Crosby Erases All Doubt About No. 1

Steve Murray
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Wednesday - January 05, 2011
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Welcome to No. 1, Mr. Crosby.

The Pittsburgh Penguins’ center has been the focal point of National Hockey League marketing since he made his debut in 2005, but the talented 23-year-old could never be considered the game’s best. Until now.

From Nov. 3 to Dec. 29, Sidney Crosby did not play a game in which he did not score, finishing with 26 goals and 24 assists in those 25 contests to take over the unofficial title from Alexander Ovechkin.

Crosby’s elevation in the ranks is based on his off-season work and his in-season development that have seen the Halifax native improve his defense and, most important, his maturity.

Often labeled a whiner to those outside Pittsburgh, Crosby would complain frequently to officials at even the most mild of offenses. He also could be taken off his game by the better needlers in the league. That’s not the case any more. Crosby doesn’t gripe nearly as much nor does he allow players such as Ovechkin to get under his skin with the regularity of old. This has gone a long way in changing not just how he is perceived by fans and other players, but how effective he is while on the ice. One need look no further than Nicklas Lidstrom to see the value of on-ice professionalism.

Crosby is not likely to pick up the Selke Trophy (given to the best defensive forward), but his work in the defensive zone is much improved, and offensive numbers have a tendency to influence defensive voting, so becoming a finalist is not out of the question.

His growth is even more impressive when considering that he has upped his play at the very time his team is in need of more scoring. Evgeni Malkin remains a top-tier player, but is not scoring at the pace he did two years ago when he tallied 113 points. The Penguins also are without the services of center Jordan Staal, who was to move up to the second line with Malkin’s shift to the wing, but has missed the entire season with a broken hand.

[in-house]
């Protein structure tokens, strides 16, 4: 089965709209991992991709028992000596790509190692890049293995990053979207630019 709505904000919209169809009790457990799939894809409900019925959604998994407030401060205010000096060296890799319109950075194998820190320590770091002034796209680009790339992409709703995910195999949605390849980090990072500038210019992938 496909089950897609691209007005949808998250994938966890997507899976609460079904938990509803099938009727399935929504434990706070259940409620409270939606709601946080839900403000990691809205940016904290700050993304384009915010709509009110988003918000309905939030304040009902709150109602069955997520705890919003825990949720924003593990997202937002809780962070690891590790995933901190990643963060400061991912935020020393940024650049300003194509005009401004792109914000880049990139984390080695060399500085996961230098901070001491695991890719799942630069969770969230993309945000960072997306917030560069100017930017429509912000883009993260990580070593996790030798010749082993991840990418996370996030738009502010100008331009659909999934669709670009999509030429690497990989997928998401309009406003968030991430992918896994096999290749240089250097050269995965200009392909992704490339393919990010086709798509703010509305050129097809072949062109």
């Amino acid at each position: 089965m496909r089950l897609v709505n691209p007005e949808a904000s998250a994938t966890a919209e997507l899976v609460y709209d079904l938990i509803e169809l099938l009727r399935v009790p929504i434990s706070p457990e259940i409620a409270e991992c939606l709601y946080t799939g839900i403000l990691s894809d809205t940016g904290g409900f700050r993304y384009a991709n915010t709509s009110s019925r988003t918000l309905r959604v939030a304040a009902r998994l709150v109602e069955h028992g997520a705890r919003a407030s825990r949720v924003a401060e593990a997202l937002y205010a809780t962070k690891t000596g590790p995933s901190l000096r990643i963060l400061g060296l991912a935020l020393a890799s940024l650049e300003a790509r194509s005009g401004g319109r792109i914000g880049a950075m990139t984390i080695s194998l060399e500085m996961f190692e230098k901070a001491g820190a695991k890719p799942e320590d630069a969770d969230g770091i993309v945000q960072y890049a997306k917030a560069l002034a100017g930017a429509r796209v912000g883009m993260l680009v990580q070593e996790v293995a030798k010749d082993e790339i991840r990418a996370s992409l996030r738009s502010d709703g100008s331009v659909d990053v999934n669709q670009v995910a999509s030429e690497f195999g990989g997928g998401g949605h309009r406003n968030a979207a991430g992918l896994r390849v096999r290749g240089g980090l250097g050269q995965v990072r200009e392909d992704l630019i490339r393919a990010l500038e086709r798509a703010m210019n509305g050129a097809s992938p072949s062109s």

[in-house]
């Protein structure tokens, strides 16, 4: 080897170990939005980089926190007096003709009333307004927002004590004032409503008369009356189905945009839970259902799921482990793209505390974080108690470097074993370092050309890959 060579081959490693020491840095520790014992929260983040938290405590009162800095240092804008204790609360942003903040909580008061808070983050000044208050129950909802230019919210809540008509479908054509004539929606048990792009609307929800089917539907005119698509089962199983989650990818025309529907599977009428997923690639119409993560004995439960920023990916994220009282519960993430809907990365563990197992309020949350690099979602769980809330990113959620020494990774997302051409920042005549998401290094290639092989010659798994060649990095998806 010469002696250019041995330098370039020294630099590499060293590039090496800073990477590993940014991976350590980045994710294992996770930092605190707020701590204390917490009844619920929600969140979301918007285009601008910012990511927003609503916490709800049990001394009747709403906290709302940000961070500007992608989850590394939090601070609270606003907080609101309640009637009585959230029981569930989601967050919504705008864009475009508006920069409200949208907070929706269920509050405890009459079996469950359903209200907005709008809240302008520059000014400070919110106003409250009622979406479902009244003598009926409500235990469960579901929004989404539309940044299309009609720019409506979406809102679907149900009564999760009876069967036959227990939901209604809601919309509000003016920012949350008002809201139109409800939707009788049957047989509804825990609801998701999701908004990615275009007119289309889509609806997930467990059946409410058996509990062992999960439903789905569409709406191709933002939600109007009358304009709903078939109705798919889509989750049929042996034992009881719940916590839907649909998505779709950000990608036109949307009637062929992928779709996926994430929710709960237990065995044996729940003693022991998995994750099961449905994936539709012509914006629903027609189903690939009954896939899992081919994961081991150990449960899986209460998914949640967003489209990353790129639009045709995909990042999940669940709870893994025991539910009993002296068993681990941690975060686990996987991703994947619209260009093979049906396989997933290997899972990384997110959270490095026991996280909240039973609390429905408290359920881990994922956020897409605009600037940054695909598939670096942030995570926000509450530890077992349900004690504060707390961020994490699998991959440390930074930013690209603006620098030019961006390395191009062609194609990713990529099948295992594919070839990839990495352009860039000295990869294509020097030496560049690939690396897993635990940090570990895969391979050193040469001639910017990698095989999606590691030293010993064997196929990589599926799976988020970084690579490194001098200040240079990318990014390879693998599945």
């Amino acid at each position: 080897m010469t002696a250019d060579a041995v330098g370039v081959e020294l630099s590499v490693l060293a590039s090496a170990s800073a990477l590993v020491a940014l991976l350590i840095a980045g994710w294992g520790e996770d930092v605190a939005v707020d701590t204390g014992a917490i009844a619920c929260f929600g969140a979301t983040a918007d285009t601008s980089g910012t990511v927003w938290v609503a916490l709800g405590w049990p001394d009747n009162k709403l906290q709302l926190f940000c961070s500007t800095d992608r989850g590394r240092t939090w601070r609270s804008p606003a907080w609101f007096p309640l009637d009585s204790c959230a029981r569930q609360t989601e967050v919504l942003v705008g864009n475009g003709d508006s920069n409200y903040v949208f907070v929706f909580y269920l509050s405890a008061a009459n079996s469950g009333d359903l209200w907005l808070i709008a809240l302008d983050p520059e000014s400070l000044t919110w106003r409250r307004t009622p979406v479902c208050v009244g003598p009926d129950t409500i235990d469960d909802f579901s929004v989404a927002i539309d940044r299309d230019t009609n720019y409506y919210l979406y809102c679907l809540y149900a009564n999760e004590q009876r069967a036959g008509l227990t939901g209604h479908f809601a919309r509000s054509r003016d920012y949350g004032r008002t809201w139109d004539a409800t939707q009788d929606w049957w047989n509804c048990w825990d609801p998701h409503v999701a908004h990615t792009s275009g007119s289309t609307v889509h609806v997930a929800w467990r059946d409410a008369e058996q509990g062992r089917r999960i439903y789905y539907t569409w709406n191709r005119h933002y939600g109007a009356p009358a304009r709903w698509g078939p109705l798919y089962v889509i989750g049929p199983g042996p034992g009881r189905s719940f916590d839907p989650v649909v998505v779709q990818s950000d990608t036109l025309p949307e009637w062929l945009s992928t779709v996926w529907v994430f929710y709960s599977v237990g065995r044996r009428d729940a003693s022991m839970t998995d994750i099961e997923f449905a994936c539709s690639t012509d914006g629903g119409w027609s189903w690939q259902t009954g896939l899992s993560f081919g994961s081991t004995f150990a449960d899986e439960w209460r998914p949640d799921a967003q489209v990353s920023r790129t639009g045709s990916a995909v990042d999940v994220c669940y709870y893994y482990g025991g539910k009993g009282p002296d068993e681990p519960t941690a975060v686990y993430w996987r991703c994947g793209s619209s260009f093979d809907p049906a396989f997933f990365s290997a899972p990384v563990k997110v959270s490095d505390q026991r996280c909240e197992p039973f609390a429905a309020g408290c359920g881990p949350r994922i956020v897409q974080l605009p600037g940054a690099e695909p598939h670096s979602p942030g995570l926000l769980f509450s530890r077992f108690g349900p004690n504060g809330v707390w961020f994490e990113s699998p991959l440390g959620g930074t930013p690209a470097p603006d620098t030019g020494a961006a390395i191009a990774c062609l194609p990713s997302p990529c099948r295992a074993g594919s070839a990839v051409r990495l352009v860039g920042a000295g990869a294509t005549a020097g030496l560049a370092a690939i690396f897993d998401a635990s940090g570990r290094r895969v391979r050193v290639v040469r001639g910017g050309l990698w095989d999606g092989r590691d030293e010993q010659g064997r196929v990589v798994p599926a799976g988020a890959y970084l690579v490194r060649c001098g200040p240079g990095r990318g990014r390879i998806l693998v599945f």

Crosby was prevented from occupying the top spot because he lacked Ovechkin’s gift for scoring or Pavel Datsyuk’s ability to control the game on both ends of the ice. He has even been pressed by his team-mate Malkin, and could find himself on the outside looking in should Tampa’s Steven Stamkos continue his already scary-fast development.

The Penguins’ second-favorite son stalled long before he had a chance to assault Wayne Gretzky’s mark of scoring in 51 consecutive games. But while his streak is only the 11th-longest in league history, his is the longest since 1990 when the league entered the so-called dead puck era when the goal orgy days of the 1980s gave way to the defense-centered philosophies that dominated in the ‘90s and beyond. But the point isn’t to argue that Crosby is ready to supplant Gretzsky on the sport’s Mount Rushmore. He’ll never approach Gretzky’s scoring numbers, just as old No. 99 wasn’t ever going to be a three-way threat like Gordie Howe.

Crosby is the best player in the game today but no lock for Hart Trophy honors. The Lightning, though poor on defense, are contenders behind Stamkos, with the ageless Lidstrom playing like he’s 10 years younger. The voting should be close.

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